I appreciate that this birth of both capitalism and communism in the same moment, the mutuality of their appearance in the persons of a newly monied class with its own interests, is not something that sticks very well in the modern American mind. First among the reasons is that we are conditioned to think of Capitalism, in capital letters, as American, and America as anti-communist and anti-socialist. But this requires us to be convinced, over and again in each generation, against much evidence to the contrary, that American history is unproblematic. The American “project” (from Revolution and Constitution to the Civil Rights Era and beyond), American territorial expansion (from Manifest destiny to American empire), American industrial successes (from railroads and automobiles through post-WWII suburban consumerism), and victories against non-capitalist foes (American socialism, Axis Fascism, Cold War Russia, etc.) all point in the same direction – or so we are taught – becoming for us parallel histories by which we conflate capitalism with democracy and democracy with American exceptionalism.

Guibert said that “commune” was an evil term. It is the gut reaction of good American capitalists to agree with him. But he goes on to surprise us by saying that the evil of communes comes from their being associations of lesser people to avoid paying what they owe their lords. That expression of it might stop you in your tracks, because it doesn’t sound very democratic, does it? Guibert, you see, was a churchman, an abbot, whose interests matched Gaudry’s. A modern analogy might be the cozy alliance between, say, Donald Trump and Jerry Falwell, Jr., each of whom helped the other to conceal a sordid past.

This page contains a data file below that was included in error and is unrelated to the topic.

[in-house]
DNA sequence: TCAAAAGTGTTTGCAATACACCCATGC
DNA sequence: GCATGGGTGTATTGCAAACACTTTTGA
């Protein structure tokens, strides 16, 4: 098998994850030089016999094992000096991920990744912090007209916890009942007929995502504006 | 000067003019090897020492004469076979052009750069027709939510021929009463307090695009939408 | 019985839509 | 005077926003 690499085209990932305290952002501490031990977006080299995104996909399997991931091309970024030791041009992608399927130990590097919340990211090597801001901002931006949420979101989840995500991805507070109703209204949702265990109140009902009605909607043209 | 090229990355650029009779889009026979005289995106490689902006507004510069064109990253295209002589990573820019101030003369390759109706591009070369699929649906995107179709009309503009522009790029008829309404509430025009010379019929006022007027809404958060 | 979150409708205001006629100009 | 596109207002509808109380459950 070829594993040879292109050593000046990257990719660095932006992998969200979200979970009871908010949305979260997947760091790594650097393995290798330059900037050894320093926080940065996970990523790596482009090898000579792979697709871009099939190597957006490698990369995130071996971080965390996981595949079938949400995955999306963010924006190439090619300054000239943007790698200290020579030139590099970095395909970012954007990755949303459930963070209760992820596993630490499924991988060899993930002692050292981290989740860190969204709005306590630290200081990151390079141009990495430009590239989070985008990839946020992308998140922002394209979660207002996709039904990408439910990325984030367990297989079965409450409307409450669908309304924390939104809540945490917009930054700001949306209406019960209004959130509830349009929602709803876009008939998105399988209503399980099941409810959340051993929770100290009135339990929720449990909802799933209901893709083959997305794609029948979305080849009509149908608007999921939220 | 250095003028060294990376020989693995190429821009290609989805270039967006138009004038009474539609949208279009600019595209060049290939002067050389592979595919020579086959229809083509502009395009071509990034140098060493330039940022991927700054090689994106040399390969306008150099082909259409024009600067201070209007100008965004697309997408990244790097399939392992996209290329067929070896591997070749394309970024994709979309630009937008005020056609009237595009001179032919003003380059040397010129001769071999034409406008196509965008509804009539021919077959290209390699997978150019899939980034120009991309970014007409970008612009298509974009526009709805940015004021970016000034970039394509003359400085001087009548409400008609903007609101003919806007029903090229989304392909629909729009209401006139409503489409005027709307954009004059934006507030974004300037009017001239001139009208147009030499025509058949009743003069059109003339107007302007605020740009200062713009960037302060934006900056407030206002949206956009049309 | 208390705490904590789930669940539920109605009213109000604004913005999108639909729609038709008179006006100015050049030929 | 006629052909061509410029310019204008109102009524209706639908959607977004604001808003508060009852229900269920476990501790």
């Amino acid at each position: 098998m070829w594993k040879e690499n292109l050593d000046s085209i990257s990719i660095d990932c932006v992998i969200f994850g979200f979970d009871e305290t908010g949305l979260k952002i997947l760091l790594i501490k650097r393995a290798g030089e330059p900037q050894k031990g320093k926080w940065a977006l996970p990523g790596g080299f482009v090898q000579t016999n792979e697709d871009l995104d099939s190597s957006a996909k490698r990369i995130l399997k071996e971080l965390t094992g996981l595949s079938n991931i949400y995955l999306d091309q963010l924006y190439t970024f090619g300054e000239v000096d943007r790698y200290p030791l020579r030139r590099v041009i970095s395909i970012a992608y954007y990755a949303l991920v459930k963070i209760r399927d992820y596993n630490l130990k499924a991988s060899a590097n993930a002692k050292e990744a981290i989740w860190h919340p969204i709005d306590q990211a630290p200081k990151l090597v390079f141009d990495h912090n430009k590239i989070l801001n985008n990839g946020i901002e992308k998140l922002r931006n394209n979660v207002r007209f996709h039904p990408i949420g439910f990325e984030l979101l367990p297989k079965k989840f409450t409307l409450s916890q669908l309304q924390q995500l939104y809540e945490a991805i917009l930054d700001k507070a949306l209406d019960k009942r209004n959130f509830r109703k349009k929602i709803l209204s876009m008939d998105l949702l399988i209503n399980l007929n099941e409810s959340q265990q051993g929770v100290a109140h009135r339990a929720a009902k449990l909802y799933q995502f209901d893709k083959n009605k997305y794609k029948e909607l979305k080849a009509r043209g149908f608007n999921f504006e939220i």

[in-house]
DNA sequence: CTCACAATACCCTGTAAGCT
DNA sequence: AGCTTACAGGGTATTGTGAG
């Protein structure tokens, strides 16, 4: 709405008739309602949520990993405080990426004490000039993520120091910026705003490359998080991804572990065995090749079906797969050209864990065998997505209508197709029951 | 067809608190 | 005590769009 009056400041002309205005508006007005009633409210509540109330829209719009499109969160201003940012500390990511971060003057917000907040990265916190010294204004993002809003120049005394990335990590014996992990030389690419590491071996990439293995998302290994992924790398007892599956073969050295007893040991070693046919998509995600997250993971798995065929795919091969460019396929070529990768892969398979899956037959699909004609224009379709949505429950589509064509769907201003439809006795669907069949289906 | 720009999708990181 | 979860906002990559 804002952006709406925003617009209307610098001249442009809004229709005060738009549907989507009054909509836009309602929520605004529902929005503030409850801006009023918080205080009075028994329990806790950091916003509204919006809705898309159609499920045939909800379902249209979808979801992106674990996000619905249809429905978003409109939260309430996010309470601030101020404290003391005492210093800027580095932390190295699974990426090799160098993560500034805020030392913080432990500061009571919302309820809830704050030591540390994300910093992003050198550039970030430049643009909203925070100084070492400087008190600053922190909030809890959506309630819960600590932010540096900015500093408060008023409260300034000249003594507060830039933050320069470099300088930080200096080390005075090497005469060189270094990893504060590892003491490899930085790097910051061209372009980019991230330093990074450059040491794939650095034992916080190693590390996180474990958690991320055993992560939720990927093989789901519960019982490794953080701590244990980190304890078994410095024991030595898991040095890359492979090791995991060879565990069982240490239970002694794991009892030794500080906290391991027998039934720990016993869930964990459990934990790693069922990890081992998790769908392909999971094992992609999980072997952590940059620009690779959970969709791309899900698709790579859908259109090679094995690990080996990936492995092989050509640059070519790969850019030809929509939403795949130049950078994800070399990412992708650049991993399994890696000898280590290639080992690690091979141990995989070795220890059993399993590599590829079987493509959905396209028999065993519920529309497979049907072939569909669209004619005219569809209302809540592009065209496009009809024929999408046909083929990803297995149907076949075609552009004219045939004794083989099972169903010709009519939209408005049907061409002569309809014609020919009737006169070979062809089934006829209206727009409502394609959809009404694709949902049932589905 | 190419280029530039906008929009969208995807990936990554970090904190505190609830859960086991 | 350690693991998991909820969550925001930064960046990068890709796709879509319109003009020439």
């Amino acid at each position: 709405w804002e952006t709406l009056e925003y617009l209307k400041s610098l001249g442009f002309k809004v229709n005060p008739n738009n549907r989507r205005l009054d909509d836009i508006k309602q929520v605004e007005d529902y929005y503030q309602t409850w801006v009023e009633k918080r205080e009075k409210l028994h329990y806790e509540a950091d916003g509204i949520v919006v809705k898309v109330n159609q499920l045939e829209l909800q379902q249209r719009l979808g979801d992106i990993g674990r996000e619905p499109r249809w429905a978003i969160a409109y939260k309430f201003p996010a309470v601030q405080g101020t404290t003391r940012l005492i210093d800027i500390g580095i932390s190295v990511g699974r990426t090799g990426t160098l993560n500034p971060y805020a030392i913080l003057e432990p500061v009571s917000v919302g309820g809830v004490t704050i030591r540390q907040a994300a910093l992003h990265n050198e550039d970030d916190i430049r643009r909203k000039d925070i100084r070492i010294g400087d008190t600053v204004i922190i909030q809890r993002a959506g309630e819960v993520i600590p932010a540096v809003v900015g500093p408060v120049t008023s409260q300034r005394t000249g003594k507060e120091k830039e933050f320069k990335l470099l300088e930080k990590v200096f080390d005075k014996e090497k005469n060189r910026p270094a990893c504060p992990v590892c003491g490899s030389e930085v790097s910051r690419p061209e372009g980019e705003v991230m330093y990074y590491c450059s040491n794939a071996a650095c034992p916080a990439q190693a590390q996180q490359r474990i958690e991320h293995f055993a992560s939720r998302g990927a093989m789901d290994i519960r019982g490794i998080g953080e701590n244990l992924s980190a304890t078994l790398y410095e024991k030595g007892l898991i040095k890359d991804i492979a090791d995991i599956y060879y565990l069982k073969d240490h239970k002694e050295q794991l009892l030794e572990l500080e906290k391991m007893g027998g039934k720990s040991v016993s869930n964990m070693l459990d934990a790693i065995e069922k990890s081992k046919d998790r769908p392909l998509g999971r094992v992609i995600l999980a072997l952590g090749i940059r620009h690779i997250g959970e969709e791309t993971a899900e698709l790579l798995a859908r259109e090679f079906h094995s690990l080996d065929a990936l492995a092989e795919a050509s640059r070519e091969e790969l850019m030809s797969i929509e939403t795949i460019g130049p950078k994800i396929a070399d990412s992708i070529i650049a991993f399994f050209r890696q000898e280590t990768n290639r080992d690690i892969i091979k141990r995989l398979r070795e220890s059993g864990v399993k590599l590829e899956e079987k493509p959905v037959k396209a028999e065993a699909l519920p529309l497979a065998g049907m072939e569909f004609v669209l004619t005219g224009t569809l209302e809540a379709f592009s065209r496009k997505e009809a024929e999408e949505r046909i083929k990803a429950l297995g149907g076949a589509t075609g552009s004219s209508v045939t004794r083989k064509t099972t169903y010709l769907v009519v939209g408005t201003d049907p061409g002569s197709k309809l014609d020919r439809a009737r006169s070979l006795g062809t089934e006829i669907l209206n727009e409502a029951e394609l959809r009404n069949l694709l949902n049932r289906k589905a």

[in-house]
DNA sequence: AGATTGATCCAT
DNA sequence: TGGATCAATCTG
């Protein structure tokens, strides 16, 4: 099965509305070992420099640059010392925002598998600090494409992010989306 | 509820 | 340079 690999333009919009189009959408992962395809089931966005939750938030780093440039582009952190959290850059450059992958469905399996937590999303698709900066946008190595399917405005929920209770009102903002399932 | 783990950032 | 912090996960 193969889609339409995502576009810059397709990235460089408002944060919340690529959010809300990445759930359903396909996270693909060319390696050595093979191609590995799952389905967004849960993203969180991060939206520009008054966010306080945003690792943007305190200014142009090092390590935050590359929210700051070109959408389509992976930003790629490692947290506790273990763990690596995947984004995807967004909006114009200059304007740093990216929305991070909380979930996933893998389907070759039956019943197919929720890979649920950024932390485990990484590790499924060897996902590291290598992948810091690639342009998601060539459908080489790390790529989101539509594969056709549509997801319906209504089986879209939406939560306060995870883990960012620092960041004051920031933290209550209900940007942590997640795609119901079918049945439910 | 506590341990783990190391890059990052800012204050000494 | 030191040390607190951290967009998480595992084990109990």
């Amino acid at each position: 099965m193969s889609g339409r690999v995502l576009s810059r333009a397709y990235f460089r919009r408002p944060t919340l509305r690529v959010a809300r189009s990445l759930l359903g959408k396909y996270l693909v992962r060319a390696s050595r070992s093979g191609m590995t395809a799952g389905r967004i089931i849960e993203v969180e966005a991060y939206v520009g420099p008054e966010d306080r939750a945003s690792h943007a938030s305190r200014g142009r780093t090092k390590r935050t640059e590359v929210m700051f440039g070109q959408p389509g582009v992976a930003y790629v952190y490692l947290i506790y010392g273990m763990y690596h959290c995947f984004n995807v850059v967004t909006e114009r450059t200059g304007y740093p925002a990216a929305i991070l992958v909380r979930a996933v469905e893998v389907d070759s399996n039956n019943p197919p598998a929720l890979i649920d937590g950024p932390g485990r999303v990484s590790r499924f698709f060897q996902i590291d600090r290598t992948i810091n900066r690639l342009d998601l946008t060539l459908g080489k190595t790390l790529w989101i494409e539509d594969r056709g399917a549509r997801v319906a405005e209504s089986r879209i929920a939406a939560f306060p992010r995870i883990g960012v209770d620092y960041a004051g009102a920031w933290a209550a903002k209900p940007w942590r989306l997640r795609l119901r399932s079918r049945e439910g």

One good reason to look back to the evidence of the violence at Laon and the death of the bishop-thief Gaudry is that it reminds us to ask whose interests we serve when we exalt capitalism and denigrate its alternatives. Guibert’s text makes the answer obvious: It is always in the interest of those with some kind of power to defend and augment it at the expense of others. Twelfth-century capitalism was incomplete, and so was twelfth-century communism, but Gaudry and the merchants all knew that they had resources to defend. Having discovered the “both/and” of medieval merchants’ ambitions leaves us with a difficult choice. What is in your interest? To defend your own? Maybe you have resources to protect, but for how long can you do so, and at what cost to yourself and others? An alternative route is to fight alongside others to improve your lot against those who exploit you. But that might also require employing violence of one kind or another.

There is a third option, the one you typically employ if you are like most of us. Marx once called religion the opiate of the masses. Now our opiates are many and varied, and their effects are wonderfully devastating. Maybe reading this post counts among them. About that, even the Economist magazine, not exactly a bastion of socialism, is on to you: